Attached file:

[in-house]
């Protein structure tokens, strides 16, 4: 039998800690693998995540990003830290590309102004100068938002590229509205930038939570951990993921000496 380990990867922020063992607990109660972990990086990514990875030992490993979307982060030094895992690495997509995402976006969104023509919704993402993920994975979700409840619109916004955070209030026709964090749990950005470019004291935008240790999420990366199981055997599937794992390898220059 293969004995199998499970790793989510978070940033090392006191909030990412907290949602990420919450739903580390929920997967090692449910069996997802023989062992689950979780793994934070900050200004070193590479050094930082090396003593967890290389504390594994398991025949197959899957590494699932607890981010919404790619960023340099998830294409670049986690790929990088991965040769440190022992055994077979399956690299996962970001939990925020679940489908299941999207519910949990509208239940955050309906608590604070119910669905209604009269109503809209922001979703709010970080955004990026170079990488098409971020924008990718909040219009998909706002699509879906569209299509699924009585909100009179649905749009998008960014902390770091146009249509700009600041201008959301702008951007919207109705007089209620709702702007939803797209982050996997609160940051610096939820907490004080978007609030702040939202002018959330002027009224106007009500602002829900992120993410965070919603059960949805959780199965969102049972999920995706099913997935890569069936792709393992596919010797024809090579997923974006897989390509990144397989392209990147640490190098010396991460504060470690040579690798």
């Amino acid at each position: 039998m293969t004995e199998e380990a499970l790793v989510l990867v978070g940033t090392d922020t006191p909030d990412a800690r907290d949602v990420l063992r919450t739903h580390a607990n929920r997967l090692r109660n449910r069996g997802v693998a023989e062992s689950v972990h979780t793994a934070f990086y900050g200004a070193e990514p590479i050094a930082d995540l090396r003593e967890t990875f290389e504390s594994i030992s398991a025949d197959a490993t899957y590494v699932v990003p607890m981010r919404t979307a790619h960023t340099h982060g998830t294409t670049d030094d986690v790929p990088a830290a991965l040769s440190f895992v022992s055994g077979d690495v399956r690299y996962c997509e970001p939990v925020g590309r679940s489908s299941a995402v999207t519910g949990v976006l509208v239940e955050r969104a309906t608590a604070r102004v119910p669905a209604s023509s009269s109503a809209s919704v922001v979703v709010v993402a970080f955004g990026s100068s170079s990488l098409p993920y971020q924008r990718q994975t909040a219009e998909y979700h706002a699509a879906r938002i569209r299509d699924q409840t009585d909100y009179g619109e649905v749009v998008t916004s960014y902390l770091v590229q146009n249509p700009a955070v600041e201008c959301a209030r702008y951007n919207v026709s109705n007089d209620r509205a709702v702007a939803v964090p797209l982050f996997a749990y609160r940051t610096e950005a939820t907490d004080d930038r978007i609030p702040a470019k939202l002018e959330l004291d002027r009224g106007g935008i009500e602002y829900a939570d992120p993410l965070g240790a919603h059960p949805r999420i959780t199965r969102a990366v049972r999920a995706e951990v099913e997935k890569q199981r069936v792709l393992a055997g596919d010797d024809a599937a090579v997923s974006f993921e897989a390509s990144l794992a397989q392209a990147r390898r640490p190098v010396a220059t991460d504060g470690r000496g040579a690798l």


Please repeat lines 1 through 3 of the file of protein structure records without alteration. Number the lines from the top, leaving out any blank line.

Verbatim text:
[in-house]
């Protein structure tokens, strides 16, 4: 039998800690693998995540990003830290590309102004100068938002590229509205930038939570951990993921000496 380990990867922020063992607990109660972990990086990514990875030992490993979307982060030094895992690495997509995402976006969104023509919704993402993920994975979700409840619109916004955070209030026709964090749990950005470019004291935008240790999420990366199981055997599937794992390898220059 293969004995199998499970790793989510978070940033090392006191909030990412907290949602990420919450739903580390929920997967090692449910069996997802023989062992689950979780793994934070900050200004070193590479050094930082090396003593967890290389504390594994398991025949197959899957590494699932607890981010919404790619960023340099998830294409670049986690790929990088991965040769440190022992055994077979399956690299996962970001939990925020679940489908299941999207519910949990509208239940955050309906608590604070119910669905209604009269109503809209922001979703709010970080955004990026170079990488098409971020924008990718909040219009998909706002699509879906569209299509699924009585909100009179649905749009998008960014902390770091146009249509700009600041201008959301702008951007919207109705007089209620709702702007939803797209982050996997609160940051610096939820907490004080978007609030702040939202002018959330002027009224106007009500602002829900992120993410965070919603059960949805959780199965969102049972999920995706099913997935890569069936792709393992596919010797024809090579997923974006897989390509990144397989392209990147640490190098010396991460504060470690040579690798």
């Amino acid at each position: 039998m293969t004995e199998e380990a499970l790793v989510l990867v978070g940033t090392d922020t006191p909030d990412a800690r907290d949602v990420l063992r919450t739903h580390a607990n929920r997967l090692r109660n449910r069996g997802v693998a023989e062992s689950v972990h979780t793994a934070f990086y900050g200004a070193e990514p590479i050094a930082d995540l090396r003593e967890t990875f290389e504390s594994i030992s398991a025949d197959a490993t899957y590494v699932v990003p607890m981010r919404t979307a790619h960023t340099h982060g998830t294409t670049d030094d986690v790929p990088a830290a991965l040769s440190f895992v022992s055994g077979d690495v399956r690299y996962c997509e970001p939990v925020g590309r679940s489908s299941a995402v999207t519910g949990v976006l509208v239940e955050r969104a309906t608590a604070r102004v119910p669905a209604s023509s009269s109503a809209s919704v922001v979703v709010v993402a970080f955004g990026s100068s170079s990488l098409p993920y971020q924008r990718q994975t909040a219009e998909y979700h706002a699509a879906r938002i569209r299509d699924q409840t009585d909100y009179g619109e649905v749009v998008t916004s960014y902390l770091v590229q146009n249509p700009a955070v600041e201008c959301a209030r702008y951007n919207v026709s109705n007089d209620r509205a709702v702007a939803v964090p797209l982050f996997a749990y609160r940051t610096e950005a939820t907490d004080d930038r978007i609030p702040a470019k939202l002018e959330l004291d002027r009224g106007g935008i009500e602002y829900a939570d992120p993410l965070g240790a919603h059960p949805r999420i959780t199965r969102a990366v049972r999920a995706e951990v099913e997935k890569q199981r069936v792709l393992a055997g596919d010797d024809a599937a090579v997923s974006f993921e897989a390509s990144l794992a397989q392209a990147r390898r640490p190098v010396a220059t991460d504060g470690r000496g040579a690798l």